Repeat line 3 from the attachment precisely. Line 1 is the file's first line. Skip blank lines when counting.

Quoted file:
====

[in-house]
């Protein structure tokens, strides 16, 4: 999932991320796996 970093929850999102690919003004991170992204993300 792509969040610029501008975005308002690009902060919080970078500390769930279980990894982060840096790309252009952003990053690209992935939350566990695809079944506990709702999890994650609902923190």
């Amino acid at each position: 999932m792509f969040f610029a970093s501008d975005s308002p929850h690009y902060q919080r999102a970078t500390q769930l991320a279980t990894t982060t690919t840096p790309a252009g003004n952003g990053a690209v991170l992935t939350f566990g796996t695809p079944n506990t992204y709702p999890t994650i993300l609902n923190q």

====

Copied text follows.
């Amino acid at each position: 999932m792509f969040f610029a970093s501008d975005s308002p929850h690009y902060q919080r999102a970078t500390q769930l991320a279980t990894t982060t690919t840096p790309a252009g003004n952003g990053a690209v991170l992935t939350f566990g796996t695809p079944n506990t992204y709702p999890t994650i993300l609902n923190q």